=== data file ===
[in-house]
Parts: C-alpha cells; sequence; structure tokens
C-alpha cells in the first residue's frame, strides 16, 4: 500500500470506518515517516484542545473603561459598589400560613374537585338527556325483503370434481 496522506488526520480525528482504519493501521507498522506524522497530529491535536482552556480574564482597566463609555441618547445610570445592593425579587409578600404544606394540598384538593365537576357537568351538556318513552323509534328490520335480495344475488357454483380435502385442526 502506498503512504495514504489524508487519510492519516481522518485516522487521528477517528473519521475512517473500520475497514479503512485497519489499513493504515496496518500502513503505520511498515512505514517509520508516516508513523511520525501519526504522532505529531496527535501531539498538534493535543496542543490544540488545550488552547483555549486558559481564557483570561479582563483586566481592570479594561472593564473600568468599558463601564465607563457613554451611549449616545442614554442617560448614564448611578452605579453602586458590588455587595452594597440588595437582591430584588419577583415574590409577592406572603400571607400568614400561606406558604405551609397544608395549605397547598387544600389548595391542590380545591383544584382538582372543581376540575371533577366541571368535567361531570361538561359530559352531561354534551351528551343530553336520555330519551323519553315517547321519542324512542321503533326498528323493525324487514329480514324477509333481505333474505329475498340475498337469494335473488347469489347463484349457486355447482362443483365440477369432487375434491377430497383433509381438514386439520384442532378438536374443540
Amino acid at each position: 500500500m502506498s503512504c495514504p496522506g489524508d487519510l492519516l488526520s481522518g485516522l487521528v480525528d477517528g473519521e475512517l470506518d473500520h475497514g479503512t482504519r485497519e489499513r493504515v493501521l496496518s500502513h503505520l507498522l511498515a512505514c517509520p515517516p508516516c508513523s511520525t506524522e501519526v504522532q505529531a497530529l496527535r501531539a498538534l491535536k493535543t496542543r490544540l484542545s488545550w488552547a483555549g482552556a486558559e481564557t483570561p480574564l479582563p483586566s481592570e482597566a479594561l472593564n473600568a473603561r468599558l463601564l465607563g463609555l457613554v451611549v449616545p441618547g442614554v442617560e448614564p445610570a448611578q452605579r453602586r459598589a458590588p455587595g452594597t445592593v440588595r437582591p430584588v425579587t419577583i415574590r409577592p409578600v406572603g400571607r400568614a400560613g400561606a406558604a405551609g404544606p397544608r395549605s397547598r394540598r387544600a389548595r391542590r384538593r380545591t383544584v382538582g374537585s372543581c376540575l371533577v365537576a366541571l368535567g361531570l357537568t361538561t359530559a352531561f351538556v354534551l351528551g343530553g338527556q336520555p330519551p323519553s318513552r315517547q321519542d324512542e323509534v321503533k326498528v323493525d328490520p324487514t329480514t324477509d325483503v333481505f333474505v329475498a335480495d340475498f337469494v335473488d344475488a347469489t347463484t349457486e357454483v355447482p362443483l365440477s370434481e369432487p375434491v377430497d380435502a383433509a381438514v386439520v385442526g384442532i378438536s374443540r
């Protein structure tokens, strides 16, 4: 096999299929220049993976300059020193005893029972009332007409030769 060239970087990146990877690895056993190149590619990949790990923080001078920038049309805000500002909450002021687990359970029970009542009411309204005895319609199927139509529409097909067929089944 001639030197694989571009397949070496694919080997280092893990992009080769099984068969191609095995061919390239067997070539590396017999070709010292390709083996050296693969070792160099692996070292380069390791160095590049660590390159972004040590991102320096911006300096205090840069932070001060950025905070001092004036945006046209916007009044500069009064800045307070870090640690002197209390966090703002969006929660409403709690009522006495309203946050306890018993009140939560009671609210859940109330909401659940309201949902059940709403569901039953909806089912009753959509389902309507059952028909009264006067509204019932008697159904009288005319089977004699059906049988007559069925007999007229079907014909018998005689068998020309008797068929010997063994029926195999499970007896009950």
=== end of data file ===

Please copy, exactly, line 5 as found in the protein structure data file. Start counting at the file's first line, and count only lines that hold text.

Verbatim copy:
């Protein structure tokens, strides 16, 4: 096999299929220049993976300059020193005893029972009332007409030769 060239970087990146990877690895056993190149590619990949790990923080001078920038049309805000500002909450002021687990359970029970009542009411309204005895319609199927139509529409097909067929089944 001639030197694989571009397949070496694919080997280092893990992009080769099984068969191609095995061919390239067997070539590396017999070709010292390709083996050296693969070792160099692996070292380069390791160095590049660590390159972004040590991102320096911006300096205090840069932070001060950025905070001092004036945006046209916007009044500069009064800045307070870090640690002197209390966090703002969006929660409403709690009522006495309203946050306890018993009140939560009671609210859940109330909401659940309201949902059940709403569901039953909806089912009753959509389902309507059952028909009264006067509204019932008697159904009288005319089977004699059906049988007559069925007999007229079907014909018998005689068998020309008797068929010997063994029926195999499970007896009950």